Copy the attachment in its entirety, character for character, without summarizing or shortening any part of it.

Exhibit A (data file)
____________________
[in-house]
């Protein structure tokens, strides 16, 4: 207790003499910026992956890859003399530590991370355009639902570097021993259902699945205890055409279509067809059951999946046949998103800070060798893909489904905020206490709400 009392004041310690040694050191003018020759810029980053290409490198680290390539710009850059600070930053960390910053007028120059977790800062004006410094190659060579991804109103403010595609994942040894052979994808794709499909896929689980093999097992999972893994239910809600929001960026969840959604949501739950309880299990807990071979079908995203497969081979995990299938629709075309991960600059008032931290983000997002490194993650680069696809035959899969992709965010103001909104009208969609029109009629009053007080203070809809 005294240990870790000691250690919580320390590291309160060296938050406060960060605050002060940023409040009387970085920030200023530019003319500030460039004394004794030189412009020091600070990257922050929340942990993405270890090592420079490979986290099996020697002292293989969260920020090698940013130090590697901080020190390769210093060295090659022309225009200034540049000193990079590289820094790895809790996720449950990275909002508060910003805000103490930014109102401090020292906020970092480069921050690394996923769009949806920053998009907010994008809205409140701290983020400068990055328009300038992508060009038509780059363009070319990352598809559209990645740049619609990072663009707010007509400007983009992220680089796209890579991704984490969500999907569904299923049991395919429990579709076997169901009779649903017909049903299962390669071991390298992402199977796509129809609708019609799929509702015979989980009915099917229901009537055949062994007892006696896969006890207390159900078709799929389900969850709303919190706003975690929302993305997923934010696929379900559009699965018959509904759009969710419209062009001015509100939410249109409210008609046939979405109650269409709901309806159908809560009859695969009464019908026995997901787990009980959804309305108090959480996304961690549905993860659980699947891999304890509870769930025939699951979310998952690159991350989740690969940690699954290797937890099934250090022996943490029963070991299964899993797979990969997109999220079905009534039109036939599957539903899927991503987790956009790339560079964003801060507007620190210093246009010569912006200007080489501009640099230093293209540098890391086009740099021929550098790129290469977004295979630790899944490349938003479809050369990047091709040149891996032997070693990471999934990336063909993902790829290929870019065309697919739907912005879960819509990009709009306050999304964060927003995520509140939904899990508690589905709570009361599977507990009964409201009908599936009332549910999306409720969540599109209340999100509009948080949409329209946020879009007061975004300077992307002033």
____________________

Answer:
[in-house]
């Protein structure tokens, strides 16, 4: 207790003499910026992956890859003399530590991370355009639902570097021993259902699945205890055409279509067809059951999946046949998103800070060798893909489904905020206490709400 009392004041310690040694050191003018020759810029980053290409490198680290390539710009850059600070930053960390910053007028120059977790800062004006410094190659060579991804109103403010595609994942040894052979994808794709499909896929689980093999097992999972893994239910809600929001960026969840959604949501739950309880299990807990071979079908995203497969081979995990299938629709075309991960600059008032931290983000997002490194993650680069696809035959899969992709965010103001909104009208969609029109009629009053007080203070809809 005294240990870790000691250690919580320390590291309160060296938050406060960060605050002060940023409040009387970085920030200023530019003319500030460039004394004794030189412009020091600070990257922050929340942990993405270890090592420079490979986290099996020697002292293989969260920020090698940013130090590697901080020190390769210093060295090659022309225009200034540049000193990079590289820094790895809790996720449950990275909002508060910003805000103490930014109102401090020292906020970092480069921050690394996923769009949806920053998009907010994008809205409140701290983020400068990055328009300038992508060009038509780059363009070319990352598809559209990645740049619609990072663009707010007509400007983009992220680089796209890579991704984490969500999907569904299923049991395919429990579709076997169901009779649903017909049903299962390669071991390298992402199977796509129809609708019609799929509702015979989980009915099917229901009537055949062994007892006696896969006890207390159900078709799929389900969850709303919190706003975690929302993305997923934010696929379900559009699965018959509904759009969710419209062009001015509100939410249109409210008609046939979405109650269409709901309806159908809560009859695969009464019908026995997901787990009980959804309305108090959480996304961690549905993860659980699947891999304890509870769930025939699951979310998952690159991350989740690969940690699954290797937890099934250090022996943490029963070991299964899993797979990969997109999220079905009534039109036939599957539903899927991503987790956009790339560079964003801060507007620190210093246009010569912006200007080489501009640099230093293209540098890391086009740099021929550098790129290469977004295979630790899944490349938003479809050369990047091709040149891996032997070693990471999934990336063909993902790829290929870019065309697919739907912005879960819509990009709009306050999304964060927003995520509140939904899990508690589905709570009361599977507990009964409201009908599936009332549910999306409720969540599109209340999100509009948080949409329209946020879009007061975004300077992307002033």